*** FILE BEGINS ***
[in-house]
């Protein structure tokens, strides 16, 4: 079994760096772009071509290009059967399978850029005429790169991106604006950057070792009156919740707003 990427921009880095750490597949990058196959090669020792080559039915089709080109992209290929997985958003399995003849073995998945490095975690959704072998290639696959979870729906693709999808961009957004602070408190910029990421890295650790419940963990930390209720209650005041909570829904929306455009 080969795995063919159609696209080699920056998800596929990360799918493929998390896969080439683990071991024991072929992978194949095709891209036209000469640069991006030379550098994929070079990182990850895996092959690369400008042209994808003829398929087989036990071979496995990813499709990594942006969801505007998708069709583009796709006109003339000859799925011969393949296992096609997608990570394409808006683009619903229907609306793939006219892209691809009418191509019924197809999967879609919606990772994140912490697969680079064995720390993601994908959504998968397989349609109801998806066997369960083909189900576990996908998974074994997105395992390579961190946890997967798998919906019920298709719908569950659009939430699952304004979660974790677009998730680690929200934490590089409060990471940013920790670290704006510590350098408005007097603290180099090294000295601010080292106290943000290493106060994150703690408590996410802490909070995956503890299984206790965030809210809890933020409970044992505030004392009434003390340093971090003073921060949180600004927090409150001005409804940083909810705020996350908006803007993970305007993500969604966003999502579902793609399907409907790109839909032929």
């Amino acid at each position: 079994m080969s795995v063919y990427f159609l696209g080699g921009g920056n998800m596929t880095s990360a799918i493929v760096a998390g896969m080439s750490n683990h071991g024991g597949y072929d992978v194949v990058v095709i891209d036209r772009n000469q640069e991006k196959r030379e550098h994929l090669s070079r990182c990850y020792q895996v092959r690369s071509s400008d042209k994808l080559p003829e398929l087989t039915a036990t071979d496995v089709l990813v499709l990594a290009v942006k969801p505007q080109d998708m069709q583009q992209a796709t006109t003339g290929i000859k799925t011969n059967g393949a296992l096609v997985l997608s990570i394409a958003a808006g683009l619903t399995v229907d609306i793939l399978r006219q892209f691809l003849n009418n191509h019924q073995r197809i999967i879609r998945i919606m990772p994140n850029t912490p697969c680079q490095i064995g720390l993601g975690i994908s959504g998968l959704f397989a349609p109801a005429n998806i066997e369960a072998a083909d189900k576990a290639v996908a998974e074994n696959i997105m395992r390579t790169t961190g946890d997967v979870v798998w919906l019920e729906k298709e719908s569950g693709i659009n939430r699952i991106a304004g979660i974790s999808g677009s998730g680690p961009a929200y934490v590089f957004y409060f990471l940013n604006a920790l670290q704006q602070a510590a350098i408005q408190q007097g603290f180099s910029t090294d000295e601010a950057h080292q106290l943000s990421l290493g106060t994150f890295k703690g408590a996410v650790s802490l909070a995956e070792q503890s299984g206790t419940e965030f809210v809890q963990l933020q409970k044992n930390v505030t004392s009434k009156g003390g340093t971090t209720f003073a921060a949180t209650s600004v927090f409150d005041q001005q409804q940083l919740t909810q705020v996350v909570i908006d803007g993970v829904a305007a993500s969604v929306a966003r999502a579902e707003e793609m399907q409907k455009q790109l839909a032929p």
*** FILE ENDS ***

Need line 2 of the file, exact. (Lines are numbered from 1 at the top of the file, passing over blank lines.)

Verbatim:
């Protein structure tokens, strides 16, 4: 079994760096772009071509290009059967399978850029005429790169991106604006950057070792009156919740707003 990427921009880095750490597949990058196959090669020792080559039915089709080109992209290929997985958003399995003849073995998945490095975690959704072998290639696959979870729906693709999808961009957004602070408190910029990421890295650790419940963990930390209720209650005041909570829904929306455009 080969795995063919159609696209080699920056998800596929990360799918493929998390896969080439683990071991024991072929992978194949095709891209036209000469640069991006030379550098994929070079990182990850895996092959690369400008042209994808003829398929087989036990071979496995990813499709990594942006969801505007998708069709583009796709006109003339000859799925011969393949296992096609997608990570394409808006683009619903229907609306793939006219892209691809009418191509019924197809999967879609919606990772994140912490697969680079064995720390993601994908959504998968397989349609109801998806066997369960083909189900576990996908998974074994997105395992390579961190946890997967798998919906019920298709719908569950659009939430699952304004979660974790677009998730680690929200934490590089409060990471940013920790670290704006510590350098408005007097603290180099090294000295601010080292106290943000290493106060994150703690408590996410802490909070995956503890299984206790965030809210809890933020409970044992505030004392009434003390340093971090003073921060949180600004927090409150001005409804940083909810705020996350908006803007993970305007993500969604966003999502579902793609399907409907790109839909032929």